This God-man, Jesus, bids us come and die, as the old hymn says.

He tells us to “take up our cross” and follow Him (Luke 9:23).

Paul exhorts us to “count everything as loss for the sake of Christ” (Philippians 3:7-11).

“Christ redeemed us from the curse of the law by becoming a curse for us” (Galatians 3:13). Dive head-first into that glorious Gospel and love for a Savior will grow as naturally as apples on an apple tree.

Are you depending on your social media as your “Christian-gauge”? Repent, dear friend. We find life in the Gospel alone. No click of a button or strike of a keyboard will ever replace it.



irene? hardly…

I wonder if anyone really thought about what they were doing when they named the hurricane that affected the entire Eastern shore of the United States, “Irene.” The etymology of the name is the Greek word for “peace”: eirene. Peace! Seriously? Not quite…

I laughed to myself when I thought about it. But seriously, names are important. I’m sure you know someone who is named after a grandfather or grandmother. Or perhaps, you have named your child after someone significant. Or maybe you chose a name for a child because it has a certain meaning. I myself, was named in order to have my father’s initials. This may be a girl-thing but, I have already chosen a name for my son (pending an agreement from the unknown husband-to-be): Caiden, named for my two favorite theologians: C.S. Lewis and Aiden W. Tozer. Names are important.

We know from Scripture that God would change people’s names to confirm His work in their lives: Jacob became Israel; Abram became Abraham; Saul became Paul; Cephas became Peter; the unnamed woman with the issue of blood became “Daughter.”

The whole discussion on names brings me to one verse in Acts 4.

12 And there is salvation in no one else, for there is no other name under heaven given among men by which we must be saved.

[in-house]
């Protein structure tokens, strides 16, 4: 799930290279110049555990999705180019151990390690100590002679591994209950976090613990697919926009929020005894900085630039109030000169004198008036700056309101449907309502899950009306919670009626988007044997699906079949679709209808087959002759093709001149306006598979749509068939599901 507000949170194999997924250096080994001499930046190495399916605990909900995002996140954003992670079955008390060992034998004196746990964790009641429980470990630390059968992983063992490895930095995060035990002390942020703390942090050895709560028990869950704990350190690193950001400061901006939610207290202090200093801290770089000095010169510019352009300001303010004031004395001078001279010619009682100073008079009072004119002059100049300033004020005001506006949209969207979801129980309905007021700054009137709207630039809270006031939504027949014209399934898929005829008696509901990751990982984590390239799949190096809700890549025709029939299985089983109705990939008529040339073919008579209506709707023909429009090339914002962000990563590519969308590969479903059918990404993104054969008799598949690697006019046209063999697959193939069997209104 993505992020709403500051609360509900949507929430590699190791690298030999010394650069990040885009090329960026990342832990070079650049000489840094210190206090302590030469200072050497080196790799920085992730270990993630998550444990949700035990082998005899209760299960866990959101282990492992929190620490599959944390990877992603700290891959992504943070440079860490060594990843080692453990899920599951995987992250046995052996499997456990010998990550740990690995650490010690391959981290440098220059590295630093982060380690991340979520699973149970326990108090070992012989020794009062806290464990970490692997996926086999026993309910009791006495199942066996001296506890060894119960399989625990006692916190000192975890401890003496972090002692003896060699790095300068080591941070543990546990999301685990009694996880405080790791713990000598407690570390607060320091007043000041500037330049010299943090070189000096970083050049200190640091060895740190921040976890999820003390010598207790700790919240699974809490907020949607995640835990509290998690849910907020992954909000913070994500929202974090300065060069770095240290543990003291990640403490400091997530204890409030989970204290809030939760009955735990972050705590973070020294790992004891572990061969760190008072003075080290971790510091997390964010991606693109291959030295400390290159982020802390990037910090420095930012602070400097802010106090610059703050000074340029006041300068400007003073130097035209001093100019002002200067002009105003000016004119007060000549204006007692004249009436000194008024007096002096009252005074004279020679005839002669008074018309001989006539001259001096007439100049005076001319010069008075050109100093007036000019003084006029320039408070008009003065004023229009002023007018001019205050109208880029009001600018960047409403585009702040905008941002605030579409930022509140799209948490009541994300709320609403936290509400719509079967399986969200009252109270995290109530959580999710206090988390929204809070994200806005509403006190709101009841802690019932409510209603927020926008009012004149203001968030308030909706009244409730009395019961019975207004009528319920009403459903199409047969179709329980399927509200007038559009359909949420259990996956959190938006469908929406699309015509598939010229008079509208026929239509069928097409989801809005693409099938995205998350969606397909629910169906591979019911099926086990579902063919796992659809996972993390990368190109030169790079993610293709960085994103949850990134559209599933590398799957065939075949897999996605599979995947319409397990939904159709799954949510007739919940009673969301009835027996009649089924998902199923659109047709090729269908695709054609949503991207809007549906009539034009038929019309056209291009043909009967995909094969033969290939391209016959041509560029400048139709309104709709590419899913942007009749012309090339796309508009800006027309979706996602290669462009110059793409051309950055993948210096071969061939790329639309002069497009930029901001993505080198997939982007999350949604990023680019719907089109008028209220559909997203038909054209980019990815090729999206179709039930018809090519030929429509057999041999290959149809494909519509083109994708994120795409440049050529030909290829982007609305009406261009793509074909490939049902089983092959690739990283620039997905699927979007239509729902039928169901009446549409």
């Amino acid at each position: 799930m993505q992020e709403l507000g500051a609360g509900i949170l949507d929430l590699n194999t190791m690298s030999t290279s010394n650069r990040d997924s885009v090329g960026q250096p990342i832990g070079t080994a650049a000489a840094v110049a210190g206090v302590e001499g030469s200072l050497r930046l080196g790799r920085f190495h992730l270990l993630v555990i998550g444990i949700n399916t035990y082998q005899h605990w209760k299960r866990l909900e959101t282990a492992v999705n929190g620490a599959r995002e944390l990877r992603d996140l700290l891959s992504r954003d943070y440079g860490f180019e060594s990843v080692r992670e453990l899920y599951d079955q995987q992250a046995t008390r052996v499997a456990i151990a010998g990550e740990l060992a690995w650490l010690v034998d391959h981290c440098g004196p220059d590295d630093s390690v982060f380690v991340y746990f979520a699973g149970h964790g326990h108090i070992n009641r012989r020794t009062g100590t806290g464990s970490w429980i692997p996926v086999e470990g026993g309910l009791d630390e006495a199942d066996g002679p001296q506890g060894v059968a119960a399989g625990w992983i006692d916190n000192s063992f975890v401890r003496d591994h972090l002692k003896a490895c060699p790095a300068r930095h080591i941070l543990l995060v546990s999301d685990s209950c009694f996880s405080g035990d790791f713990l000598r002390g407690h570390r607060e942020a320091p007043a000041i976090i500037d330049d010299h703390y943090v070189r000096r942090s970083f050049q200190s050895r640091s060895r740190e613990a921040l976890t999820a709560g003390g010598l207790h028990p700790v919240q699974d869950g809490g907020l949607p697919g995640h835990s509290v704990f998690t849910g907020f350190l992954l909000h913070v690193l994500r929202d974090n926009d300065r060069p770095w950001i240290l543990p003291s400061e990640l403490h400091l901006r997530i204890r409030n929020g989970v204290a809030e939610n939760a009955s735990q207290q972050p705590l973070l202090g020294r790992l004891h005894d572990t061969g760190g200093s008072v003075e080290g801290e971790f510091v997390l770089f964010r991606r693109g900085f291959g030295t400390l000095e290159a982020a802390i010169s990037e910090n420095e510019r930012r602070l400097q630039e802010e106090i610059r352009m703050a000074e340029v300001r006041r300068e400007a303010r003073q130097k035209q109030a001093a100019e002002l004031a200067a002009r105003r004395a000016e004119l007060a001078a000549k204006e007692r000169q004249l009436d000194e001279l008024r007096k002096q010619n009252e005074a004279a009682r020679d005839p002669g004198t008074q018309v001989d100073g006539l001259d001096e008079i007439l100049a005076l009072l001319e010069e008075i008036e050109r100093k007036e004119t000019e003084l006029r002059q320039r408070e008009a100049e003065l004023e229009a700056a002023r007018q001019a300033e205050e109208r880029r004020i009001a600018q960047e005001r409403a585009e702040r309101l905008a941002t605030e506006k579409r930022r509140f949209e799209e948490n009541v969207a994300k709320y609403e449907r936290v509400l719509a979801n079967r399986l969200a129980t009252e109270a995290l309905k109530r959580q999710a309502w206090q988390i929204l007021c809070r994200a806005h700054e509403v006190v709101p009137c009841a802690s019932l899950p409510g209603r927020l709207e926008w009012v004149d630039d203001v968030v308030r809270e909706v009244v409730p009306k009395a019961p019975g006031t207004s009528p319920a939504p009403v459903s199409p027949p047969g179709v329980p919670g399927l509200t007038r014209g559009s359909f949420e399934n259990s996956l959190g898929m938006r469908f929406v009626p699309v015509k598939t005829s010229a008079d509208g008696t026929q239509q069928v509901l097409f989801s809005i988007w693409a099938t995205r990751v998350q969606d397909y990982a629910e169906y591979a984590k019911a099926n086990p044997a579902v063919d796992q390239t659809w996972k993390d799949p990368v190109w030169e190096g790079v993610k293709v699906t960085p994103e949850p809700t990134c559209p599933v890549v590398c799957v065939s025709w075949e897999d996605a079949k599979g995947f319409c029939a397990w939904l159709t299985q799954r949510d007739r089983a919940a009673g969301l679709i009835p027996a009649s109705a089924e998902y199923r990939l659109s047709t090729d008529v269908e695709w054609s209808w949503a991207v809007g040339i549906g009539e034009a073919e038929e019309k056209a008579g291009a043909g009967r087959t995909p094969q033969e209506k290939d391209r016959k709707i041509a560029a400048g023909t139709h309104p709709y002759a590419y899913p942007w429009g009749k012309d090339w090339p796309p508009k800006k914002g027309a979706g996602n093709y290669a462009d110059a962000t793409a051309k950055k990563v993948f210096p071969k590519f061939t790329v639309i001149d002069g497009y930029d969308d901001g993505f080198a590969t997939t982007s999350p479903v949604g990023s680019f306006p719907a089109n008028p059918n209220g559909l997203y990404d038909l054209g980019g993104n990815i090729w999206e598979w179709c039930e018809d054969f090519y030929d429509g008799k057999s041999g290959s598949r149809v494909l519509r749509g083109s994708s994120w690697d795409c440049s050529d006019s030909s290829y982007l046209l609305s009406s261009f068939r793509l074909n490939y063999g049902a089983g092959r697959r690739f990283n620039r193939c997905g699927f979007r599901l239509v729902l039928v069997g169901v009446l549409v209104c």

This is Peter, filled with the Holy Spirit, speaking to Jewish rulers and leaders, after he and John were arrested for proclaiming Jesus’ resurrection from the dead. Names are important. One name in particular is of the highest importance: Jesus Christ, Lord of heaven and earth. It is by this name, and this name alone that we, sinners, condemned, unclean, become the righteousness of God.

What other name are you trusting in for “salvation”?

  1. Your own name. Are you self-righteous–working your way into good graces with the Lord? Are you dependent on what you do or don’t do to save you? Do you get your value from what people think of you? Are you trying to earn your righteousness?
  2. Barack Obama or any other president in 2012. Do you have an unbiblical preoccupation with what our government is doing? Do you think salvation or destruction comes with a certain name winning an election? Do you trust the “right” decisions of government instead of trusting the sovereignty of God?
  3. Your School’s name. Do you trust your education to get you the job you need instead of the Lord? Do you think you are better or more worthy of “good” things because of your intellect?
  4. Your occupational title. Is your job your salvation? Do you trust the money and provision you receive from it more than the God who provides the job and the ability to work at all?
  5. Your Doctor’s name. Do you rely more on the doctor’s treatment and advice over trusting the Great Physician? Have you sought the Lord in prayer as much as you have sought the best doctors?